Subject and purpose of work: The subject matter of this paper includes selected examples of tools applied in systems analysis and strategic analysis in relation to the influence of their results on the forms of cooperation between business entities. The study is aimed at provoking a deeper thought on the outcomes of the lack of a system-based approach on the effects of cooperation, and consequently at reducing the negative experience arising from the lack of understanding of the conditions affecting the expected results.
Materials and methods: This publication is an overview of the issue based on the interpretation and synthesis of the available literature on the subject.
Results: The author suggests that the specific conditions, starting from the impact of the broad geopolitical surroundings, the current government policy, legal regulations, culture circles, market development stage or a partner’s place in the production chain, through customs, procedures, processes, intra-organisational standards, affect not only the culture of the organisation itself, but also its reputation and financial result.
Conclusions: The influence of the new “virtual” sphere of economic contacts, as a vital element of strategic analysis, was stressed.
Businesses today face great competition in their operations, making it necessary for them to adopt a “customer-oriented” approach. In this competitive environment, where customers are more valuable, enterprises accrue great advantages from an understanding of the characteristics of the target audience in all dimensions. This is where the importance of geo-marketing and demographic segmentation for enterprises emerges. This study performed a geo-demographic segmentation of the urban neighbourhoods of Eskişehir province and sought to determine the characteristics of the people living in these neighbourhoods at the household level. The Groups created using the SPSS package program as well as Principal Components Analysis (PCA) and Hierarchical Clustering Analysis were then mapped on the GIS platform as urban neighbourhoods.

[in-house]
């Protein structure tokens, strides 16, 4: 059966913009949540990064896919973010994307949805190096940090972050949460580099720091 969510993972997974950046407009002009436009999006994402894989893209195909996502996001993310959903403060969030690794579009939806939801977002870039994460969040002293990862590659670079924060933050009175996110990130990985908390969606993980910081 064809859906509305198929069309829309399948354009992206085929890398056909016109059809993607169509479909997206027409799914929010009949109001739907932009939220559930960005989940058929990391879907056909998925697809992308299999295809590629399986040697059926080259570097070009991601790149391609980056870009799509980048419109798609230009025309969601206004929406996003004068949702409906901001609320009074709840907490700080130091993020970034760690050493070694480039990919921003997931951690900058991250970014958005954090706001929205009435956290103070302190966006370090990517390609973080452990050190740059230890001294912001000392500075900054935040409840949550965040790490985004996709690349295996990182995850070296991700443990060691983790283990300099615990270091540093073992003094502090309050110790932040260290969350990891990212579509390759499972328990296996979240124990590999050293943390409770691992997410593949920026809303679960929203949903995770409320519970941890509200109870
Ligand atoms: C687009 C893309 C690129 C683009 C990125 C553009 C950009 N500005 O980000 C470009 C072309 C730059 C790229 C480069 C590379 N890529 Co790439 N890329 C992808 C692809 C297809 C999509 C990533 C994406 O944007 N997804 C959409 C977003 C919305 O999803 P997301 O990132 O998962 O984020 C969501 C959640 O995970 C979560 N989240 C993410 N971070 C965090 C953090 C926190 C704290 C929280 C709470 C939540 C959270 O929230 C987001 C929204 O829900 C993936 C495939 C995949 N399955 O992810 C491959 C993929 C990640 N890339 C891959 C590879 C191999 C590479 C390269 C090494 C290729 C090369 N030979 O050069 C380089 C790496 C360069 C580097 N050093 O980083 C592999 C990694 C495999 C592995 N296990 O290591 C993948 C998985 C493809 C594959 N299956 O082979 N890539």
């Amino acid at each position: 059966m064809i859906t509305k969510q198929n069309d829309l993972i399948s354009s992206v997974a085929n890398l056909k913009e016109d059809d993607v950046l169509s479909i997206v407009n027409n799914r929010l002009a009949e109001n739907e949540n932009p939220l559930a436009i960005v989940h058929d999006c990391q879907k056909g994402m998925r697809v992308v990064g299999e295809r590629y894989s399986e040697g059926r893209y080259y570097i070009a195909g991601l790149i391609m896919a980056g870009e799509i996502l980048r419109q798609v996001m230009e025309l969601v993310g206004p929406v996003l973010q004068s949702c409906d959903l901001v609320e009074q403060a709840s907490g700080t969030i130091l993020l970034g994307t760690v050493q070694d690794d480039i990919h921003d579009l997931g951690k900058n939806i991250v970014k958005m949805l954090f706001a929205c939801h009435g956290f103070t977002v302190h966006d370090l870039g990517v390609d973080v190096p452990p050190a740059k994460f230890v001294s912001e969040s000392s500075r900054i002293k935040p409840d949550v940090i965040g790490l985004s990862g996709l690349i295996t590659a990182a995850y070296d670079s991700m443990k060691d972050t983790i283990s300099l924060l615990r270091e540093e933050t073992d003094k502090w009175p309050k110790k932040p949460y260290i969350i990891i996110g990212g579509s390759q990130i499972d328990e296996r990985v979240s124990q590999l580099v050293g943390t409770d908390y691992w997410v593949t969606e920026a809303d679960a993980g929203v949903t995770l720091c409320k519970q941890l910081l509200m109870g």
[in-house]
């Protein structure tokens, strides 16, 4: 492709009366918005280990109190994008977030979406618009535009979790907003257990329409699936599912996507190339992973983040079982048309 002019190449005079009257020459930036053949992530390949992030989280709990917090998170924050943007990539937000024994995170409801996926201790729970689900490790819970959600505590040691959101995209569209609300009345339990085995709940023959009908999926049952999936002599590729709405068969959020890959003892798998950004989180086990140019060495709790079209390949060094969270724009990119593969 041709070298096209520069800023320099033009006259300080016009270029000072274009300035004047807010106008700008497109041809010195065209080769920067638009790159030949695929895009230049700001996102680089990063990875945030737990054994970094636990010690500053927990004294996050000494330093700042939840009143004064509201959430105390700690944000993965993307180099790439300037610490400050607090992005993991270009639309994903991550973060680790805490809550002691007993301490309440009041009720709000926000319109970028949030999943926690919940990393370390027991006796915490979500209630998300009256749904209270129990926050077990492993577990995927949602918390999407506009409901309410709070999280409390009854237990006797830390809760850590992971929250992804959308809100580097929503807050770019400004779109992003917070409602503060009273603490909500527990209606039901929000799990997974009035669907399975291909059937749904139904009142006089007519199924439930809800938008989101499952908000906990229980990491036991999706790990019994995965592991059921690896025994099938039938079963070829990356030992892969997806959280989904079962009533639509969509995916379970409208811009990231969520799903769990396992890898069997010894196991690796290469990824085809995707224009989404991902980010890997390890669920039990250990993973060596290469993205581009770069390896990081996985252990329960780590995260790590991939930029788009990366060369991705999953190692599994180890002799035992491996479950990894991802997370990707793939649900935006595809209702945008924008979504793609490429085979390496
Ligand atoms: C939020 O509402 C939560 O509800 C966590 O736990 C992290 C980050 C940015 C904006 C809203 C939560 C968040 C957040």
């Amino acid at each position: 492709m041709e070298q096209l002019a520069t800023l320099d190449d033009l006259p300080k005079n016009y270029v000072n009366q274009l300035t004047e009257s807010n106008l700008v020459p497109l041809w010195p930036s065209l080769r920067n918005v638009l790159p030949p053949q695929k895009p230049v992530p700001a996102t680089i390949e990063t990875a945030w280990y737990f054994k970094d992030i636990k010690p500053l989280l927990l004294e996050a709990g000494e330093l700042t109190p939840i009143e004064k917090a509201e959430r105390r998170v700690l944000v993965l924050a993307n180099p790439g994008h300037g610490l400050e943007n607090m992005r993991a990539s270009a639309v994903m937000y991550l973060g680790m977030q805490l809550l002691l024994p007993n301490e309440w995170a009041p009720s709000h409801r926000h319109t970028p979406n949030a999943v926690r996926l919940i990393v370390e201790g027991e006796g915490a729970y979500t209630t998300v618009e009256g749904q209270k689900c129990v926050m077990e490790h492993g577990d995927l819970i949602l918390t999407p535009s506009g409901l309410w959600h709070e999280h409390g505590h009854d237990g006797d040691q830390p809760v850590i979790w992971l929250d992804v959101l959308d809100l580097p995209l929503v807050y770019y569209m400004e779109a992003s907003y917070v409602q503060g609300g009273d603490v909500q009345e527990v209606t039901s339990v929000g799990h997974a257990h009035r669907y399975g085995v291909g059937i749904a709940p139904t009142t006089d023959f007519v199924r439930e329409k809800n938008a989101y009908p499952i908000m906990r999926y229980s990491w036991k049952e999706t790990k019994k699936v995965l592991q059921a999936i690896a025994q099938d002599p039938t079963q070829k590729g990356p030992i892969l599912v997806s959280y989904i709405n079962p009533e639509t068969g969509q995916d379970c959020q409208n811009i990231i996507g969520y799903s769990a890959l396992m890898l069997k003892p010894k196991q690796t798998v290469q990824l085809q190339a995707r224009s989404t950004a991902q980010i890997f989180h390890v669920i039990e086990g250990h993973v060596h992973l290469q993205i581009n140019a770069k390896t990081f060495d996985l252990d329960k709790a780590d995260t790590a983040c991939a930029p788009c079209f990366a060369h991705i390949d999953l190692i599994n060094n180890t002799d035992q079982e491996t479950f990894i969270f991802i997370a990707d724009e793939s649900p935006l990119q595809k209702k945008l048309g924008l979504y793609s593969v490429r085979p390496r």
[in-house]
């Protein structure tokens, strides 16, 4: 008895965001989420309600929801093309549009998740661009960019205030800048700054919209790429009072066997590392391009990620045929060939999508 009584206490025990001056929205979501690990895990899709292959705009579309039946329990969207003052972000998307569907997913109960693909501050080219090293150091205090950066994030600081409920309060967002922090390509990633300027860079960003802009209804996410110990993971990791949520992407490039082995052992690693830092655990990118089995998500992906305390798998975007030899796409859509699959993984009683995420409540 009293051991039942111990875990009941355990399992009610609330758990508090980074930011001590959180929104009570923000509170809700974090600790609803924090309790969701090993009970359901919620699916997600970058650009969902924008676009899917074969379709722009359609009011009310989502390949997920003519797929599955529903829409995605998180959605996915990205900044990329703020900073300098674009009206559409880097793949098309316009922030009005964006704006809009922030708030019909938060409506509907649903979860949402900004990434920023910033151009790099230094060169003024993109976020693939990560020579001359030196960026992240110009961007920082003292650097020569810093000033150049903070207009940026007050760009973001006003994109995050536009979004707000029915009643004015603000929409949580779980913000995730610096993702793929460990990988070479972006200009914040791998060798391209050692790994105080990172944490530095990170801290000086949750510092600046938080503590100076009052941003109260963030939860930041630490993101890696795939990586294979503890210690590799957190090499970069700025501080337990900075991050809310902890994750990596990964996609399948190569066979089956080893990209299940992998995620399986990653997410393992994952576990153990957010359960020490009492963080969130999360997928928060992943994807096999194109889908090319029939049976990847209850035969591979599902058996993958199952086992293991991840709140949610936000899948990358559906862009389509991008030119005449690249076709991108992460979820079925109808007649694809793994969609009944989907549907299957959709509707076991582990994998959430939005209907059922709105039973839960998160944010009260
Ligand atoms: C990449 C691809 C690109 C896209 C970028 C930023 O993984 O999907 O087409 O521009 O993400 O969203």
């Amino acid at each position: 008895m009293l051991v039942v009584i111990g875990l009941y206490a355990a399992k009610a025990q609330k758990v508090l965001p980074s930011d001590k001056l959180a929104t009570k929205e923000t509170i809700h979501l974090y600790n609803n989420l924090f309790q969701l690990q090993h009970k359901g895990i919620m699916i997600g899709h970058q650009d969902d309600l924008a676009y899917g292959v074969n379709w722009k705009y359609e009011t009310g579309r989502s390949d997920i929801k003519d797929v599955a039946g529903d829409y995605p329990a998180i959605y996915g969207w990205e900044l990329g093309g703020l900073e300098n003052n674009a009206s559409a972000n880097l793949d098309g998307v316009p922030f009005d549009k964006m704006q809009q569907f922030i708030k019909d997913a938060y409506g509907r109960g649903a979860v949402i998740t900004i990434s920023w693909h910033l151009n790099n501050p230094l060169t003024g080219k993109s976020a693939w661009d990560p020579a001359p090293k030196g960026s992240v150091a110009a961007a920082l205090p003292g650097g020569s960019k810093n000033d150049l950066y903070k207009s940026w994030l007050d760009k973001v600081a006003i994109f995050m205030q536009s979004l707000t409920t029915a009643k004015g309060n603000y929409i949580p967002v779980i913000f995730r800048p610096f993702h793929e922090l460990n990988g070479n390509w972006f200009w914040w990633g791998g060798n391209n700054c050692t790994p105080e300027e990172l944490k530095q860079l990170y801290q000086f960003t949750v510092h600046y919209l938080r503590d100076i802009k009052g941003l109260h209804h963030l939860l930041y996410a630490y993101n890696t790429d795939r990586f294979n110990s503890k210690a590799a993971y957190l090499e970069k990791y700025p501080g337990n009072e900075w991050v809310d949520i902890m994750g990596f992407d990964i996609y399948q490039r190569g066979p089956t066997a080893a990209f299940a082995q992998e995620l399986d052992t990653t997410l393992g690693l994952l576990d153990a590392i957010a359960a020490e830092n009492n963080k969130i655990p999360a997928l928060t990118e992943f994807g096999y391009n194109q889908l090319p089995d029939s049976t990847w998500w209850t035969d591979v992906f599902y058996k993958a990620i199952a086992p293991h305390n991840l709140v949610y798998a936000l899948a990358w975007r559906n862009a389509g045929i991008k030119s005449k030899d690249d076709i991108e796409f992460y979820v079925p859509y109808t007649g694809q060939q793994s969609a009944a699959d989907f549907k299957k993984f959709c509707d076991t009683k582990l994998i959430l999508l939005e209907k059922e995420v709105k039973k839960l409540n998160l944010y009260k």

The study aims at interrogating the transformation of education in Buffalo City following integration of East London with its black townships. This paper is largely framed from a quantitative paradigm that draws from statistical data in linking population changes with educational patterns in the study area. Census data was used to trace population changes in post-apartheid South Africa, while performance in education was informed by matriculation results. Quantitative data were complemented with key informants’ qualitative opinions. The results indicate that the quality of education in former “white” schools is better than that of “township” schools. There are several pull factors that attract township learners to former white schools, albeit with integration challenges. The study concludes that if these challenges are masked to education planners and policy makers, they militate against the envisioned liberalisation of the democratic education system.
The focus on urban planning continues to flood the global literature. However, there is continued silence and neglect with regard to rural planning. The study examined the state of rural planning in Oyo State, Nigeria. Primary data was sourced using structured questionnaires and in-depth interviews. Questionnaires were administered to two hundred and fifty (250) rural households in six (6) rural local government areas (LGAs) of Oyo State. It was revealed that rural areas remain neglected and behind in planning activities. A majority of respondents believe that no planning takes place in the rural communities in which they reside. The study concludes that improved communication on planning issues between the tiers of the bureau of physical planning and urban development offices remains the route to effective planning. Improved capacity building (expertise) and training are suggested for rural planners. It is also suggested that understanding the local culture is important in contributing towards effective and responsive rural planning.